(This is becoming too easy, we're almost longing for a week where nothing happens, so we can see if we can actually come up with interesting ideas ourselves..)
The problem of crypto governance has been paramount lately, and will be for a long time.
We witness it every day. With BTC's Segwit and 2x drama. With ETH's hard fork and ETC. And so on.
With projects now raising absurd amount of monies in ICOs, there is now an additional friction point that can skew incentives for different parties in governance decisions.
All of this, mixed with regulatory and tax implications of raising for, and then running cryptocurrency networks.
With perfect timing, just this week we started chatting with a team about governance structures and how to best setup the whole ordeal. This also led to us thinking a bit more critically about current implementations.
One semi-default solution that has been adopted lately is to have an independent not-for-profit Foundation receive the "donations", and then fund or acquire a for-profit company that actually develops the protocol.
At this point, I'd like to introduce the biggest problem here: the inherent conflict of wanting to develop an open source project in a decentralized fashion while also becoming stupidly rich.
This is a hard one to solve for.
If you really care about the future of the project and network, then in the above structure you really only want to be heading the Foundation. You want to control the cash, make decisions about what gets developed, and so on.
But people want to become stupidly rich, and that's harder to do when you're in a not-for-profit foundation that can't distribute its "earnings" to owners/employees.
So the founders of Tezos, like many others, decided that they were going to continue working inside a corporate structure and then get acquired by the foundation at a later point for a pre-agreed amount of money.
Aside from it being most likely illegal (pre-determining things like these effectively doesn't really render the foundation autonomous and independent), that seems like an awful amount of risk to be introducing in the system.
Tezos is at this very moment dangerously testing the risks of the model.
This is super sad, but announced, as anytime there is half a billion dollars sitting in an account somewhere, people will disagree about it.
This is why we always suggest not raising this crazy amounts: the money isn't yours, and it will probably cause you more headaches than benefits.
The story is still unclear as we've don't know much.
The three main pieces to read are: the first WSJ report
(link is to Archive, so we can read it for free), the more detailed piece on Reuters
with the background on the founders (and some chilling quotes) and the post written by Arthur Breitman
The story got some attention and many others have written about it including Bloomberg
To make it short:
- the founders are saying that the Foundation's manager was trying to give himself an undue bonus; and that the Foundation wants to micromanage every single decision causing huge delays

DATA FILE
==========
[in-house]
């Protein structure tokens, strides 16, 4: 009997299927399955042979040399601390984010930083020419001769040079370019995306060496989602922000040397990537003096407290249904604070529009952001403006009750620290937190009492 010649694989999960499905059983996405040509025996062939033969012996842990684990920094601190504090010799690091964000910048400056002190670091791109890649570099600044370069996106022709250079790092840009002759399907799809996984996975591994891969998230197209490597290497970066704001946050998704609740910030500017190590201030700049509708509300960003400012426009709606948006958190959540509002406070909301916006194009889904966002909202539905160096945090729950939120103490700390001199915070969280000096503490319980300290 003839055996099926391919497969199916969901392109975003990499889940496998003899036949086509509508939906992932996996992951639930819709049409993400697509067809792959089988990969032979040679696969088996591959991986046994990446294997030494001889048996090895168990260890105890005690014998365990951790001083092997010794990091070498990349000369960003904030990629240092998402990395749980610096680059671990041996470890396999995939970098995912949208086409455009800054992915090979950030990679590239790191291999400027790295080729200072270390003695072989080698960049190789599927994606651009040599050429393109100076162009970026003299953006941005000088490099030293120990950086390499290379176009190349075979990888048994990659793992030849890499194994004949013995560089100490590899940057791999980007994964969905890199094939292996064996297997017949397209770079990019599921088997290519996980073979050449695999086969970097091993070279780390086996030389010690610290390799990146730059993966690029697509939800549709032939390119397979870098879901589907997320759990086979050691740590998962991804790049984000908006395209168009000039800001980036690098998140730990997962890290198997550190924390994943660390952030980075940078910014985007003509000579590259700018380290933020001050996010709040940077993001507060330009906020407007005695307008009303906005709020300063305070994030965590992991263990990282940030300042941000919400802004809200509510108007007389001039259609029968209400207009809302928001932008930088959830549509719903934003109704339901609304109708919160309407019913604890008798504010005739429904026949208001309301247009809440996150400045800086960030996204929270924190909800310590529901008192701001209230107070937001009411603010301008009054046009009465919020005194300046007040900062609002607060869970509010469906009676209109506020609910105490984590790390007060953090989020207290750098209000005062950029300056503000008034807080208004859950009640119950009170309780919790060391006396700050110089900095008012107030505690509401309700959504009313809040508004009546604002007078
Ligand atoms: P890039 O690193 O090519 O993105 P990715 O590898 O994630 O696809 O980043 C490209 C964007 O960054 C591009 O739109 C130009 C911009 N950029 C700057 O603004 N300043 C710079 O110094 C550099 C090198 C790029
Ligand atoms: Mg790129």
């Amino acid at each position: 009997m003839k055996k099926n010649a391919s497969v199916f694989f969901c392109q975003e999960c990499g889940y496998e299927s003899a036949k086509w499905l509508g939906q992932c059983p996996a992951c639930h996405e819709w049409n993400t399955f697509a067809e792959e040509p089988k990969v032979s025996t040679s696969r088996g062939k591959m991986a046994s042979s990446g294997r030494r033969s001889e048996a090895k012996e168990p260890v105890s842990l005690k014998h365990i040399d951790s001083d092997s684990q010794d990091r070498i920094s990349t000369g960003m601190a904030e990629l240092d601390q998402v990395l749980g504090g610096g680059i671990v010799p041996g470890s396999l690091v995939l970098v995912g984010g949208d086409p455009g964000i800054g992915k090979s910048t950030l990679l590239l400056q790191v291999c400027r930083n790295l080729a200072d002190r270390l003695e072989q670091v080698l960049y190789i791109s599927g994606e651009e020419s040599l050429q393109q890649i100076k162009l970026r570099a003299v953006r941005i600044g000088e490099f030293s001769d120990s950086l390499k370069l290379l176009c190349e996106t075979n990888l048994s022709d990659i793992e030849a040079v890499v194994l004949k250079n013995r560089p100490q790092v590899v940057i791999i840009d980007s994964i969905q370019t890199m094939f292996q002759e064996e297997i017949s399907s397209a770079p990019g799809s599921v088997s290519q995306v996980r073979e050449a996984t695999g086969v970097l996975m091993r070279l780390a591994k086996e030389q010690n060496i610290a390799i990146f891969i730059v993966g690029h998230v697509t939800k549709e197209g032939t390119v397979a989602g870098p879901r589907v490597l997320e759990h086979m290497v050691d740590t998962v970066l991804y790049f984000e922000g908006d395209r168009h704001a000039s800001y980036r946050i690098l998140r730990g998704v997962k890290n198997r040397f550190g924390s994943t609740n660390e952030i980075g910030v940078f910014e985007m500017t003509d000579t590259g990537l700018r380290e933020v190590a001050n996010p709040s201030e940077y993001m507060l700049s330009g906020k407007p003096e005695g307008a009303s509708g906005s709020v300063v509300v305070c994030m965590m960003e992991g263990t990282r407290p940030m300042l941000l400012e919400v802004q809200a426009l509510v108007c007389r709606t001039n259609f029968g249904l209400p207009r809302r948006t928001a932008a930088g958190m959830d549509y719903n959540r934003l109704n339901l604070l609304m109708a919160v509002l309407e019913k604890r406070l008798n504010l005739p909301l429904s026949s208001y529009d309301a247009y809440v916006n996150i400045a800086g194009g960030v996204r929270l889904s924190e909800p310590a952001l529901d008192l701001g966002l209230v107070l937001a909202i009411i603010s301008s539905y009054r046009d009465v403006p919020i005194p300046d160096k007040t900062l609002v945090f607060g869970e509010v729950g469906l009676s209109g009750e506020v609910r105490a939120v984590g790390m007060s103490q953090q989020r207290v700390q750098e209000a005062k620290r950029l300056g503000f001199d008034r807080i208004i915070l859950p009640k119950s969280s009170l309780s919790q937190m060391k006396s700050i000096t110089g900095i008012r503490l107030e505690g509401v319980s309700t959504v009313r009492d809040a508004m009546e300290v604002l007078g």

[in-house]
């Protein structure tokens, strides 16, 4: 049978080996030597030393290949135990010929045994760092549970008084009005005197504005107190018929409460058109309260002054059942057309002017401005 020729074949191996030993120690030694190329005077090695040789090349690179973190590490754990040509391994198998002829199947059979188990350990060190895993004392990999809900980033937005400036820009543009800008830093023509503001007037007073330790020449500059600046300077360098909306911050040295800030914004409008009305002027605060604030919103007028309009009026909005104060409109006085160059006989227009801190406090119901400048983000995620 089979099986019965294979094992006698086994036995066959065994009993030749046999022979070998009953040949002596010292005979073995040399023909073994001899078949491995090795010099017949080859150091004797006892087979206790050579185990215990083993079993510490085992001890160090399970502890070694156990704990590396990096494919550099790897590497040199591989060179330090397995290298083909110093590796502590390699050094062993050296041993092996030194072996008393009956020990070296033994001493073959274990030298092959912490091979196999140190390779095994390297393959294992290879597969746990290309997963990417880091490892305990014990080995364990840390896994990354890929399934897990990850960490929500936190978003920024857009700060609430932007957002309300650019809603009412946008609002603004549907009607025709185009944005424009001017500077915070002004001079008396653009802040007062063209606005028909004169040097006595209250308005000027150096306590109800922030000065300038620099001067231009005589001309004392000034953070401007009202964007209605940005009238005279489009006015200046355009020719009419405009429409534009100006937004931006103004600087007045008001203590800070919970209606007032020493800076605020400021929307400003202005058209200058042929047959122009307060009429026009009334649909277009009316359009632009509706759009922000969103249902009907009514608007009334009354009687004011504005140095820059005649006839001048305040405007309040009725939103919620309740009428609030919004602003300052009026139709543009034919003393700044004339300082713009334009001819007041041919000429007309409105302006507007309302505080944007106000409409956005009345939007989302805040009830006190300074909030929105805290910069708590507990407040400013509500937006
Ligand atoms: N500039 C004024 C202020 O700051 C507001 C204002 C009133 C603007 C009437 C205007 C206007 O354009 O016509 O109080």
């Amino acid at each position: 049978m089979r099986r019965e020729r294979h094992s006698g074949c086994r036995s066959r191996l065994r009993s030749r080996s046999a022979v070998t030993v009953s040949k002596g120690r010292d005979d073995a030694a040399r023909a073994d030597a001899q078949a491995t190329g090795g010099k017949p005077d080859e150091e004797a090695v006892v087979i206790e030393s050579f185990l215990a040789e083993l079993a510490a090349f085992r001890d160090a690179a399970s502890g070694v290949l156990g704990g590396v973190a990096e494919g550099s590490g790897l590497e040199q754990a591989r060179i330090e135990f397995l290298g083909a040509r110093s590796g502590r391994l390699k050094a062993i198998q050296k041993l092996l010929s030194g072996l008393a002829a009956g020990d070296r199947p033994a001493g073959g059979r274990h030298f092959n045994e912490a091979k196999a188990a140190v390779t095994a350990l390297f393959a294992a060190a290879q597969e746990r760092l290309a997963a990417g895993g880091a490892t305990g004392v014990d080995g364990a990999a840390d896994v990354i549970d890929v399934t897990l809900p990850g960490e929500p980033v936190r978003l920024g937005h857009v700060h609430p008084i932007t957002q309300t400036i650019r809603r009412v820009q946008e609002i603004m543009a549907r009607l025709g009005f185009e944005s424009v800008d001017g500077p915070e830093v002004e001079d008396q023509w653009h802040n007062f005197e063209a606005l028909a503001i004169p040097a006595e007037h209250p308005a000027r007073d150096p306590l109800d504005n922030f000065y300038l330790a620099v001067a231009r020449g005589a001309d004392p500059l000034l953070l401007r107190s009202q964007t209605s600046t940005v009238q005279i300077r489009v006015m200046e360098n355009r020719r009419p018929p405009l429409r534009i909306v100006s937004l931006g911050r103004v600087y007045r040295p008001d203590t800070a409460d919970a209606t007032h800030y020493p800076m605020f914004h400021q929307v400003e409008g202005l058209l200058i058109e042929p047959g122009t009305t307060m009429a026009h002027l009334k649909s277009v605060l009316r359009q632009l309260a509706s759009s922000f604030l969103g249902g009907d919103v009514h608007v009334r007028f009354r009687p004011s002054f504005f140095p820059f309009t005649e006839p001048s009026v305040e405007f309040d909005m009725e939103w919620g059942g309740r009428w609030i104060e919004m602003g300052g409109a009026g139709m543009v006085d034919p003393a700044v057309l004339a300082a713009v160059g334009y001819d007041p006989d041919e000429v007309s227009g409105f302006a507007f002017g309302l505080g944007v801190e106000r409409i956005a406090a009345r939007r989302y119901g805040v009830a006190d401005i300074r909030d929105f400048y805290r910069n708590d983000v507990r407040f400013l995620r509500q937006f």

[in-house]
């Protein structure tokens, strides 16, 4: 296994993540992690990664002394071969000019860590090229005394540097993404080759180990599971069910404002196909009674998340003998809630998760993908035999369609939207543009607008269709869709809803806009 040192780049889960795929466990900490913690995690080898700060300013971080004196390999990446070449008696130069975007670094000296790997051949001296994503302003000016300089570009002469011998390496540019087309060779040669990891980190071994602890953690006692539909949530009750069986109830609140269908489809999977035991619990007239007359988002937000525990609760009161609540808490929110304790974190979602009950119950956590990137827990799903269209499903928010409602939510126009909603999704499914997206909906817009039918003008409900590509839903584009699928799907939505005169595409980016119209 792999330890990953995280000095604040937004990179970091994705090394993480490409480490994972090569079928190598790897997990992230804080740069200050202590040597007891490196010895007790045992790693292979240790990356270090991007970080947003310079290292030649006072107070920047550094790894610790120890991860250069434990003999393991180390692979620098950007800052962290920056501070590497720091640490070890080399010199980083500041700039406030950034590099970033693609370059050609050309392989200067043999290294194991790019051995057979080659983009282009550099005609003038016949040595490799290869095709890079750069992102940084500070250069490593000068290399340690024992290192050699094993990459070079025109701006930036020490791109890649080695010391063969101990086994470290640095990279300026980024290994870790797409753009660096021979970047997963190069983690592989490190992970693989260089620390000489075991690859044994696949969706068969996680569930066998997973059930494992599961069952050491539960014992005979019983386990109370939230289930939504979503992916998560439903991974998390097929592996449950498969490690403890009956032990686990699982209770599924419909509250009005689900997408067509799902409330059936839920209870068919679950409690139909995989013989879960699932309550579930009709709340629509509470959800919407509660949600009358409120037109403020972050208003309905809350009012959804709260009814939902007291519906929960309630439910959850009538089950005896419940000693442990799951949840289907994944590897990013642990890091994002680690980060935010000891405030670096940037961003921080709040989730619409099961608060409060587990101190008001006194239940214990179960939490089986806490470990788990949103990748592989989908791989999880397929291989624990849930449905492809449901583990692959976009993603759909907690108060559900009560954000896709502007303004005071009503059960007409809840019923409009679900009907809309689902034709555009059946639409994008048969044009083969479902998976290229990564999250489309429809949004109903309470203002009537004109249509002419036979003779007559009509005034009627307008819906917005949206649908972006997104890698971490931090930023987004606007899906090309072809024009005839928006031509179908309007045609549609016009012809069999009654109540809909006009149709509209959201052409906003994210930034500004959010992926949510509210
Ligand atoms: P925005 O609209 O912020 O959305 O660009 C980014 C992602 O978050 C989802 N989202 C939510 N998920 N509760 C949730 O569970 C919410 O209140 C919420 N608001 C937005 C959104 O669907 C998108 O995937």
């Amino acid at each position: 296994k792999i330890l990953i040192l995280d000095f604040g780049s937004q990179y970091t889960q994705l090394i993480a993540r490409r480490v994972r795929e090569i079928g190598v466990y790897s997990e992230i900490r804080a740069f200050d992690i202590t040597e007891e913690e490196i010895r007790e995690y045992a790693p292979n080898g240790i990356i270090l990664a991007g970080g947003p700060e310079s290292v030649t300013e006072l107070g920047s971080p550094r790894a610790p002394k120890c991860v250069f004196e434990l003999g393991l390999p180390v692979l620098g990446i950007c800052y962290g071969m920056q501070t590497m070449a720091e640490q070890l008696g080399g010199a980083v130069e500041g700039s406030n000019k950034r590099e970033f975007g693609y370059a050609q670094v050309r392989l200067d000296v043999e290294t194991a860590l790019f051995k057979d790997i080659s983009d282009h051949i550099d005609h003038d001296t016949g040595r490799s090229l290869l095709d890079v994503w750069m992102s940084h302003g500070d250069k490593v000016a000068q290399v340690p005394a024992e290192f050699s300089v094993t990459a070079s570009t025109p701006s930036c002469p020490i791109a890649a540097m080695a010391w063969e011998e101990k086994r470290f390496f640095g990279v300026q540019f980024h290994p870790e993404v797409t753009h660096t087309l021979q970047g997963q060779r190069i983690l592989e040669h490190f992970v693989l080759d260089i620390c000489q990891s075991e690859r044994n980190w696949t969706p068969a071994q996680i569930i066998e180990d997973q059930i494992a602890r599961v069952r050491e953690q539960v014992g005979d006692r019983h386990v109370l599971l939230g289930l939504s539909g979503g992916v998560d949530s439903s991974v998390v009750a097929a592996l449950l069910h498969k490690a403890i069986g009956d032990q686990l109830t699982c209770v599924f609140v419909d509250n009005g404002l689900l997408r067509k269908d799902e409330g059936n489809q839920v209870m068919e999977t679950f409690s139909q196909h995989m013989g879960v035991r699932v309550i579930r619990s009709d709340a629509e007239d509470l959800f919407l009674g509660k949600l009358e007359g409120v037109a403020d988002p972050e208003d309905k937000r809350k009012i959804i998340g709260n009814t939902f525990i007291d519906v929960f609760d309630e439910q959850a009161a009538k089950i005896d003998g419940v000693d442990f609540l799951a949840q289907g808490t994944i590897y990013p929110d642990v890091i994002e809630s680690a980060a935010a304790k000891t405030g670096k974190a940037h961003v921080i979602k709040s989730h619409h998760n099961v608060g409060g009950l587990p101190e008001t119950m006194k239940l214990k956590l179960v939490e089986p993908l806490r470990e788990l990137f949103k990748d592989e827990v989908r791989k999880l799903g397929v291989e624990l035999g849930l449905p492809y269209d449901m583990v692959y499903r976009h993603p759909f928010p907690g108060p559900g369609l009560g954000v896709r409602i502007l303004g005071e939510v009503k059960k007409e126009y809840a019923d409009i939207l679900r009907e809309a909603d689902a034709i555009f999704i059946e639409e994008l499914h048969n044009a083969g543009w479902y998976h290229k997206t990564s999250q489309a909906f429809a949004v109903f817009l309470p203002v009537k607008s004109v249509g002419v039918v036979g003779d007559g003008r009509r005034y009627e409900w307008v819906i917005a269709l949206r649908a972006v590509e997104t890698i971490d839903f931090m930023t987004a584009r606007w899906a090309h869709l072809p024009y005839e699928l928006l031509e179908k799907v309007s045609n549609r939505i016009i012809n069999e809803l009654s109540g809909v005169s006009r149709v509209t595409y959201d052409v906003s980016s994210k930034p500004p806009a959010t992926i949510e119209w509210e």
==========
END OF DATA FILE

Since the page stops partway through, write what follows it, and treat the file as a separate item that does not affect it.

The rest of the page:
- the manager is saying that the Foundation isn't really independent and that the founders want to control the stash as if it's their own
- there was a request for the manager to step down, but apparently it's not happening
- there are proposals for a subsidiary of the Foundation to hire the Breitmans
I don't want to draw early conclusions here, even thought I've always been critical of a project that wanted to raise infinite amounts of money (and every subsequent one after them).
Ouryel from ISAI VC, who backed the Tezos ICO, has a better view of it all and wrote his thoughts on "Is the Tezos ICO dead?
We don't really know what should or is going to happen.
Personally, we feel sitting on half a billion dollars worth of cash + the tokens is a bit silly and would urge for a refund of at least the USD value of the donations. This would still leave an absurd amount of money for development as well as a very reasonable worst-case scenario outcome for the "donors". But we know that's probably not going to happen.
Some law firms
also don't think it's gonna happen on their own and will try to make some money by bringing some kind of suit
For us, the big takeway here, which is really nothing new, is that governance is paramount.
We have passed on deals where we didn't like how the structure was setup, and I'm sure we will continue to do so.
We will now continue to spend more time in figuring out the best structures to allow for flexibility, speed, potential financial return but also transparency, accountability, fairness and decentralization and will help the projects we invest in with these type of decisions.
Ideally I think, should the project only aim to create value at the token level, we would prefer to see the team heading a non-profit entity, with a solid and diverse board, and well defined boundaries for operations of different types (eg. hiring, treasury management, code development, hard forks, etc.) as well as a sounds policy for team compensation + long term incentivization, which is another tricky but interesting matter.
I think we will start to see big "donors"/investors want to have some control oversight borrowing from the old-word of VC board seats - and if the power dynamics start to change might also start to see smaller investors pool together.
This is another great use case for something like Aragon, where everyone could have a say.Bonus
, probably what will be one of the most infamous quotes the crypto space will be remembered for were the party to end:"Kathleen Breitman told Reuters that participating in the Tezos fundraiser was like contributing to a public television station and receiving "a tote bag" in return. "That's kind of the same thing here," she said."